Mechanisms of enterococcus faecalis pathogenesis in wound infection
Chong, Kelvin Kian Long
Date of Issue2018-12-31
Interdisciplinary Graduate School (IGS)
Singapore Centre for Environmental Life Sciences Engineering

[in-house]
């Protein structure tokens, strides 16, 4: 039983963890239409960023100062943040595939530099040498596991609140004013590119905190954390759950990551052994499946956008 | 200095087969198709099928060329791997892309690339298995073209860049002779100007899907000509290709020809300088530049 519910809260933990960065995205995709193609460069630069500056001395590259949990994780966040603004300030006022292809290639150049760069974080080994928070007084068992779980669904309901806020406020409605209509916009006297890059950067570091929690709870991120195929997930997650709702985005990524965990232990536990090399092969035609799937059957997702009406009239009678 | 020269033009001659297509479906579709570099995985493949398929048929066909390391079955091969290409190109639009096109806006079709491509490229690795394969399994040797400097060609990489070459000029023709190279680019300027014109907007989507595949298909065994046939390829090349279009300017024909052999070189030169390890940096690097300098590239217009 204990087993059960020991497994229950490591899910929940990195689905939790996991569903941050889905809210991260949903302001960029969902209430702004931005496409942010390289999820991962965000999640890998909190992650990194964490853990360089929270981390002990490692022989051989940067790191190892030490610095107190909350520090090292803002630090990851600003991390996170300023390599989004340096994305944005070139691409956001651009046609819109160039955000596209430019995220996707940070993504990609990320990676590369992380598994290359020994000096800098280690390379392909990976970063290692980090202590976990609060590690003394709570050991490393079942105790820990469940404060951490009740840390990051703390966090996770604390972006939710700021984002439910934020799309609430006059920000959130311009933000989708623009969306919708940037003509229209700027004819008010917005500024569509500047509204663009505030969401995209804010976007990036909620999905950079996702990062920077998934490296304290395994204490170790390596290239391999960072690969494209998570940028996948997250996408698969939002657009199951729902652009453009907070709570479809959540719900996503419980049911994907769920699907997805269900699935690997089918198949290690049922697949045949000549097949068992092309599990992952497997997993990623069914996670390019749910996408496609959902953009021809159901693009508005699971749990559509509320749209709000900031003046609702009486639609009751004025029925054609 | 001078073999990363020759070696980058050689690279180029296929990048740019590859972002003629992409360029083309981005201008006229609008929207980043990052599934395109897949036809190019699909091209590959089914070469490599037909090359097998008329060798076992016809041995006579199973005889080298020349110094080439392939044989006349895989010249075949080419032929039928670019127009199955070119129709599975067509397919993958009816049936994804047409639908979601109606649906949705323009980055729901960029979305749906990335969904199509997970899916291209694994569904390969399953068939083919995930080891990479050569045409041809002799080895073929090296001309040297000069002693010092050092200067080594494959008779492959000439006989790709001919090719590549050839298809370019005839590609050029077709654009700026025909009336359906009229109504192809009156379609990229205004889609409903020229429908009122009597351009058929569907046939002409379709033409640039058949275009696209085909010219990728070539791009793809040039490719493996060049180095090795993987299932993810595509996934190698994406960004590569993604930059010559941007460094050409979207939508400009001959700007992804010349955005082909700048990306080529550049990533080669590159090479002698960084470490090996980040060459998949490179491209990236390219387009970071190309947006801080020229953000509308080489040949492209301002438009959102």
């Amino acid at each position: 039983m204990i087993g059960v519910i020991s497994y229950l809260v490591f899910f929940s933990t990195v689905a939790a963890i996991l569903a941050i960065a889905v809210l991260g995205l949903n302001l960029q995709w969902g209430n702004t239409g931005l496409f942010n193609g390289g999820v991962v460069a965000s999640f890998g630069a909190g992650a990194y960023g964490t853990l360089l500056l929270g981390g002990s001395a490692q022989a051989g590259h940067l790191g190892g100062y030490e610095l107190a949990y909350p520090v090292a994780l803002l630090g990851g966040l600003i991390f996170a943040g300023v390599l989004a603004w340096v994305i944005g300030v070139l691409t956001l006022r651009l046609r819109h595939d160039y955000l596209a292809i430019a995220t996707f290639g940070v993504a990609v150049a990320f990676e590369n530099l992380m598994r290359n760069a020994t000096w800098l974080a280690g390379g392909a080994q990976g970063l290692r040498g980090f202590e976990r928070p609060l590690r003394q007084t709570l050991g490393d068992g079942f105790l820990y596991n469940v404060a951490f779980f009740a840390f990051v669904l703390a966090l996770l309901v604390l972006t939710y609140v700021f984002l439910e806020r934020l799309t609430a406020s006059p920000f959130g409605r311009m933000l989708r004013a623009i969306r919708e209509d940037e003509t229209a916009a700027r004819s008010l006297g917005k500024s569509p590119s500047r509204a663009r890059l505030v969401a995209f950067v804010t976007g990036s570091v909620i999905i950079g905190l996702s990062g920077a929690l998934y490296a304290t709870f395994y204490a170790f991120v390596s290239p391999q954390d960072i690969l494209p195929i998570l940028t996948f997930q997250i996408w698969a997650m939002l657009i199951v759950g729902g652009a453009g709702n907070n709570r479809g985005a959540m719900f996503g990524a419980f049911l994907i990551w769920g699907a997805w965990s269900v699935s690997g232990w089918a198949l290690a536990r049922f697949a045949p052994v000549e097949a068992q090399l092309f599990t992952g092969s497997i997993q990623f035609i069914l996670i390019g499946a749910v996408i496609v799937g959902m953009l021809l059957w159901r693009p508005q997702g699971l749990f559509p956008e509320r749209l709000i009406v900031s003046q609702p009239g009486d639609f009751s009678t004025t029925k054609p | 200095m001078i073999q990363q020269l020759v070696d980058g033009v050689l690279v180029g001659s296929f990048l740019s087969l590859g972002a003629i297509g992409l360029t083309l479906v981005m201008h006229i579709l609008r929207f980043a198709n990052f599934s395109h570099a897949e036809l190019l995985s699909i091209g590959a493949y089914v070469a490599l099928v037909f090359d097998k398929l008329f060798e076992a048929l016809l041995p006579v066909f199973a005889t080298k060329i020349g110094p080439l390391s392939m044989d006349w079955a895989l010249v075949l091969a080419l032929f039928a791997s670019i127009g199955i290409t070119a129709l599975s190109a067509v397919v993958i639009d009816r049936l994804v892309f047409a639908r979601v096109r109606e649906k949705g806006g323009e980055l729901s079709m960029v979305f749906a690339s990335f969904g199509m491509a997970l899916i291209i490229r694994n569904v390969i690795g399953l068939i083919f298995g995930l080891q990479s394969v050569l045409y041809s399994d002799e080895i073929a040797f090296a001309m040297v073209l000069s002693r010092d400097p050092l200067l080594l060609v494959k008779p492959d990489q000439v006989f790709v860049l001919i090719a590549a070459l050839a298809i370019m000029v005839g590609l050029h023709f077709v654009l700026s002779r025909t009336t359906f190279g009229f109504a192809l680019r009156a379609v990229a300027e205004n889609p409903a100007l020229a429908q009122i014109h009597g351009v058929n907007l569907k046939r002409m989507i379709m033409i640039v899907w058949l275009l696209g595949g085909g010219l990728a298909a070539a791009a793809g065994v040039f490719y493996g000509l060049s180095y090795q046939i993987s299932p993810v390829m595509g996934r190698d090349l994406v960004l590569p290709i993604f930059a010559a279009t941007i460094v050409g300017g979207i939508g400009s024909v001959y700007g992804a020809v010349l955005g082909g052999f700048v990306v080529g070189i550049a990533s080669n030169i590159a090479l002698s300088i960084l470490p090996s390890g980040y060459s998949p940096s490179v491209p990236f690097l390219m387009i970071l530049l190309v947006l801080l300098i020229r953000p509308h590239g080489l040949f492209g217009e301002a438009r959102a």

Enterococci are among the most prevalent pathogens isolated from wound infections, and Enterococcus faecalis is typically in the top four most commonly isolated bacterial species in diabetic wounds. Despite its prevalence, very little is known about the pathogenic mechanisms of E. faecalis in wound infections. Our overall aim was to identify E. faecalis fitness factors in wounds and to understand the host-pathogen interplay that promotes infection. To achieve this aim, we established a mouse E. faecalis wound infection model to study its infection dynamics. High titer E. faecalis inocula into wounds resulted in acute bacterial replication with a concomitant pro-inflammatory neutrophilic response, followed by a reduction in bacterial burden that can persist within wounds with limited inflammation. To better understand the bacterial factors that contribute to chronic E. faecalis wounds, we collected 49 E. faecalis isolates from a variety of infected human wounds and performed comparative genomics. We found that E. faecalis wound isolates were predominantly clustered in ST16/179 and CC2/6. Isolates with the greatest in vitro biofilm-forming capacity correlated with the presence of ecbA, a putative cell wall surface anchor family protein that binds to collagen type V and fibrinogen, suggesting it may be a potential indicator of high biofilm formation in vivo. To elucidate additional E. faecalis wound fitness factors, we performed transposon sequencing and also tested E. faecalis mutants in a hypothesis-driven manner. We found that E. faecalis MprF, which confers resistance to cationic peptides, and a phosphotransferase system are required for E. faecalis persistence in wounds. In E. faecalis polymicrobial wound infections with S. aureus, we observed that E. faecalis can augment biofilm formation and titers, possibly through utilization of S. aureus-derived L-arginine. Together, these findings suggest that E. faecalis can both modulate the host immune response and tune its metabolism during monomicrobial and polymicrobial infections to mediate its persistence in wounds.